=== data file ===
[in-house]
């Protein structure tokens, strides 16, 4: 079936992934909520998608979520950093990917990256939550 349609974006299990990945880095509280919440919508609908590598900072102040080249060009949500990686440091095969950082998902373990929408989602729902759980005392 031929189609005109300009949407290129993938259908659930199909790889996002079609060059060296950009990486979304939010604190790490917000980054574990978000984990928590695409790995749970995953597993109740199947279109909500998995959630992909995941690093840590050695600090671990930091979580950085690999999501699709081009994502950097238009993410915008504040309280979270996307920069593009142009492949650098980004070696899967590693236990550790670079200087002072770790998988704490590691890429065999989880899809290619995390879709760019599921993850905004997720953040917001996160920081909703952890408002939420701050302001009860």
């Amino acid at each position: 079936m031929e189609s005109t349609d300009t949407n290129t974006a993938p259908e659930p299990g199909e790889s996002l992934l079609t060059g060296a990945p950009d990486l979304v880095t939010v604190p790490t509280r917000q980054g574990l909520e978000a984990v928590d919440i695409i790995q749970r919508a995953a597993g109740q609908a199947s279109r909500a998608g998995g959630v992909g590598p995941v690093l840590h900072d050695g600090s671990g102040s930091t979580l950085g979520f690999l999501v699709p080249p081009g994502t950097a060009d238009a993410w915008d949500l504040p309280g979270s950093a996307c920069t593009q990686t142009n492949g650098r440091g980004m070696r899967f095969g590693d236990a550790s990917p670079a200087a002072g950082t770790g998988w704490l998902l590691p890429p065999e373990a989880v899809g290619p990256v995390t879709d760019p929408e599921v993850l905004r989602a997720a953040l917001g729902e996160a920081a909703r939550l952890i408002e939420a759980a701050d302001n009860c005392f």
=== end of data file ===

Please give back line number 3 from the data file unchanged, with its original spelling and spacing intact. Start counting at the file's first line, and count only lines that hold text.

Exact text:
């Amino acid at each position: 079936m031929e189609s005109t349609d300009t949407n290129t974006a993938p259908e659930p299990g199909e790889s996002l992934l079609t060059g060296a990945p950009d990486l979304v880095t939010v604190p790490t509280r917000q980054g574990l909520e978000a984990v928590d919440i695409i790995q749970r919508a995953a597993g109740q609908a199947s279109r909500a998608g998995g959630v992909g590598p995941v690093l840590h900072d050695g600090s671990g102040s930091t979580l950085g979520f690999l999501v699709p080249p081009g994502t950097a060009d238009a993410w915008d949500l504040p309280g979270s950093a996307c920069t593009q990686t142009n492949g650098r440091g980004m070696r899967f095969g590693d236990a550790s990917p670079a200087a002072g950082t770790g998988w704490l998902l590691p890429p065999e373990a989880v899809g290619p990256v995390t879709d760019p929408e599921v993850l905004r989602a997720a953040l917001g729902e996160a920081a909703r939550l952890i408002e939420a759980a701050d302001n009860c005392f």